No more monkey business in name of research
TOMORROW the European Commission is expected to release its proposals for updating legislation governing the use of animals in experiments in the European Union.
The latest EU figures show 10,451 primates – our closest living relatives – such as macaque and squirrel monkeys, baboons and marmosets were used in the EU in 2005 for research, drug development and safety testing. Around 3125 primates were used in Britain alone last year. Scotland is the primate experimentation centre of the EU, with more experiments conducted per head of population than in any other country.
The use of primates in experiments raises both ethical and scientific concerns, as highlighted by the Edinburgh organisation Advocates for Animals.
I and the majority of other members of the European Parliament support an end to experiments on primates. In 2007, the European Parliament accepted a resolution to end the use of great apes and wild-caught monkeys in experiments and for a timetable to replace all primate experiments with non-animal alternatives.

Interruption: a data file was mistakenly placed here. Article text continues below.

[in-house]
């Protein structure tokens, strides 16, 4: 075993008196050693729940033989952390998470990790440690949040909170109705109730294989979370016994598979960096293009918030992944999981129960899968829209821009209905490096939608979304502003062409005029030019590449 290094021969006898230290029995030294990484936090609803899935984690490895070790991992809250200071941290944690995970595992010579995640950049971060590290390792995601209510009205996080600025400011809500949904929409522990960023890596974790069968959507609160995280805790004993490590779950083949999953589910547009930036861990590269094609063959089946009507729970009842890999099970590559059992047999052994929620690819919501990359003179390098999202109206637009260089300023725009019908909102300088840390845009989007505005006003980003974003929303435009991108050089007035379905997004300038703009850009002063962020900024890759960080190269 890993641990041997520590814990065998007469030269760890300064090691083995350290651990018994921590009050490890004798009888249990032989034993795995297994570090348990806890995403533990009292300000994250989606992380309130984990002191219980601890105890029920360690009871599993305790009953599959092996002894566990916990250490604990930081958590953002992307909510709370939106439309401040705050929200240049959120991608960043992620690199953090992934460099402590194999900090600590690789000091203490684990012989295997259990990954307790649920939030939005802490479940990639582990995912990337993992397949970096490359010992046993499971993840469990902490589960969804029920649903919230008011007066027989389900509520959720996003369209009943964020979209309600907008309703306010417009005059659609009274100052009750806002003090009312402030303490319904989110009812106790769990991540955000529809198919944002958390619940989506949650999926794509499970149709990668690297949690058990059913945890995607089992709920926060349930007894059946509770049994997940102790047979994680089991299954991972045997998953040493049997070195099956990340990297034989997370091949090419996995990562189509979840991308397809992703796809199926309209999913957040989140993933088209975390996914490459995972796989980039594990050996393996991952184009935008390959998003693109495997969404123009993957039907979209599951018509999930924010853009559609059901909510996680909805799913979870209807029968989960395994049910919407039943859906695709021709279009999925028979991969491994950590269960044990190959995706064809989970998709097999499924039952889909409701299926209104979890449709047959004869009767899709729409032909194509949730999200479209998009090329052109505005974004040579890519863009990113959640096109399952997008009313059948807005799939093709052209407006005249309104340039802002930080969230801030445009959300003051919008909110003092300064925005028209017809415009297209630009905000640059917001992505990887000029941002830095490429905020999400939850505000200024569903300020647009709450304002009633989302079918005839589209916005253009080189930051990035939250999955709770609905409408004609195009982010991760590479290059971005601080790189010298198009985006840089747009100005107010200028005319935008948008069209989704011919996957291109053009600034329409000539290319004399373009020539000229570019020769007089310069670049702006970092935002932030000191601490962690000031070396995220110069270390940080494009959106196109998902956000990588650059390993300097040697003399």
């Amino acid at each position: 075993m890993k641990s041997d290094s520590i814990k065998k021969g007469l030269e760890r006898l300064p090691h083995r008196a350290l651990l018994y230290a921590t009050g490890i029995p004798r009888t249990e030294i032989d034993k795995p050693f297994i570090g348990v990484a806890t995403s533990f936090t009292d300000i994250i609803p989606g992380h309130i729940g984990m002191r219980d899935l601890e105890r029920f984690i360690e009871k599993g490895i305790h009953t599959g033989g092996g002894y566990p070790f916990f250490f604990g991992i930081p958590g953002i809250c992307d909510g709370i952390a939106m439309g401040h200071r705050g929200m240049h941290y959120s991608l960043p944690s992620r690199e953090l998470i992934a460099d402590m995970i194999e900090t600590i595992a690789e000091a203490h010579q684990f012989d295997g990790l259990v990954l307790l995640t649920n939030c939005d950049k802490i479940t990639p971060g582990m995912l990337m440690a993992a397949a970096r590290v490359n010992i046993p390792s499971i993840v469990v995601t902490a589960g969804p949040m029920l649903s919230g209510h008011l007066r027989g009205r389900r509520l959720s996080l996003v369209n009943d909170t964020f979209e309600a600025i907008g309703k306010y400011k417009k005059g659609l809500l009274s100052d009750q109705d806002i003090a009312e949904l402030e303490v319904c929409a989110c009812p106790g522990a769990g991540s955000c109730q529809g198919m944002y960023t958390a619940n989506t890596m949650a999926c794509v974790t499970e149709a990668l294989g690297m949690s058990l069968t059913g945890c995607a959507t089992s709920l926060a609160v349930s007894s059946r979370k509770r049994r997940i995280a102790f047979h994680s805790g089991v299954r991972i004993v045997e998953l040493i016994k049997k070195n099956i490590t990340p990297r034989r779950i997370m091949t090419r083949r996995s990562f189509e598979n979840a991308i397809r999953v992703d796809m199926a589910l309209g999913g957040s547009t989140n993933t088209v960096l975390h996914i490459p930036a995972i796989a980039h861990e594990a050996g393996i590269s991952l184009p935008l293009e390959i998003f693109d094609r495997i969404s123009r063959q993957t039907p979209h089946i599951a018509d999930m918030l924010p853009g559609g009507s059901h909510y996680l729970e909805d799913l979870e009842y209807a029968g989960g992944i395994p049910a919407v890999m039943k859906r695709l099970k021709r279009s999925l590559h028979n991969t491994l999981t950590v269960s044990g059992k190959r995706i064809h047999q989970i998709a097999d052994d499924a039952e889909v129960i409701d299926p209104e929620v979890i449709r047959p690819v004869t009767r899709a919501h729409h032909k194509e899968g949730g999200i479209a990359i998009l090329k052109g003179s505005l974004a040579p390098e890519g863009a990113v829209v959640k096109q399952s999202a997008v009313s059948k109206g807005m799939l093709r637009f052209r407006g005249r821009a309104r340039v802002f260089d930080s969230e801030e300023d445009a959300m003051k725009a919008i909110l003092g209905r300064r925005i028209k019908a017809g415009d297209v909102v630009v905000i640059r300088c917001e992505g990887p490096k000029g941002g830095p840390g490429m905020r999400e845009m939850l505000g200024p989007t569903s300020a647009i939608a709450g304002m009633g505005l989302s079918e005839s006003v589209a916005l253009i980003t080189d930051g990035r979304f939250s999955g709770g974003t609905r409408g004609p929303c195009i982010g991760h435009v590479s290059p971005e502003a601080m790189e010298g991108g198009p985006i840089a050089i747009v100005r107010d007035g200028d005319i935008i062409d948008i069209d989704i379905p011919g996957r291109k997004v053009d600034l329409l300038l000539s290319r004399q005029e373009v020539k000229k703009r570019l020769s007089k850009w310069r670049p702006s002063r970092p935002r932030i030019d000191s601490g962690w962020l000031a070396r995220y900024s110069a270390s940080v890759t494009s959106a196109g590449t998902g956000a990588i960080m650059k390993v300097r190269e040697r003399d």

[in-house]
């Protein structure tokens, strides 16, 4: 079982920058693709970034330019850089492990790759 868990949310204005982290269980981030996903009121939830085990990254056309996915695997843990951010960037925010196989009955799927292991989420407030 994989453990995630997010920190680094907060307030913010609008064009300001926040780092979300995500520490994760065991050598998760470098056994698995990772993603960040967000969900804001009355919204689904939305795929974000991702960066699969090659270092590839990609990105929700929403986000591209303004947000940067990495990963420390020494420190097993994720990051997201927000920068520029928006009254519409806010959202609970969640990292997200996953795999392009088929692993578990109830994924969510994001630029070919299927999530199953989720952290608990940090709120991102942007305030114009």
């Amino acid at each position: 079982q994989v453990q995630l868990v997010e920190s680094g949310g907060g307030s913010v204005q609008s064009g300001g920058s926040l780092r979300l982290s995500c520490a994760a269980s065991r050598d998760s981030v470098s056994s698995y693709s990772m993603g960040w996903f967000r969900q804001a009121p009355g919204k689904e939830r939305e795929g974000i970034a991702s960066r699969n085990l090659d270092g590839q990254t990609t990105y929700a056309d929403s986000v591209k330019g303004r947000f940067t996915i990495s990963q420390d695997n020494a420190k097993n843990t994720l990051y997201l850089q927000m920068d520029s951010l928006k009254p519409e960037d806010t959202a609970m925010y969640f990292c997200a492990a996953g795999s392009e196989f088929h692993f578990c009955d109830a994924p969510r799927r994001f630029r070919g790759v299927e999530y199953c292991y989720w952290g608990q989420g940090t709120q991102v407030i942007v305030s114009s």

Funders of research and scientists can help to bring about change so that outdated and ineffective primate experiments continue to be replaced by modern non-animal techniques fit for the 21st century. It would be great to see Scotland leading the way.
I hope the European Commission will soon introduce legislation to ensure the replacement of primates in research in the EU.
The moral and scientific cases for such a move are overwhelming. Such a move will help to avoid large-scale animal suffering, to enhance medical progress and to accelerate the development and use of novel, effective and humane scientific technologies.
It will also set an example for other authorities to implement similar policies which will benefit patients and primates across the world.
David Martin is a Lothian-based Labour Member of the European Parliament for Scotland
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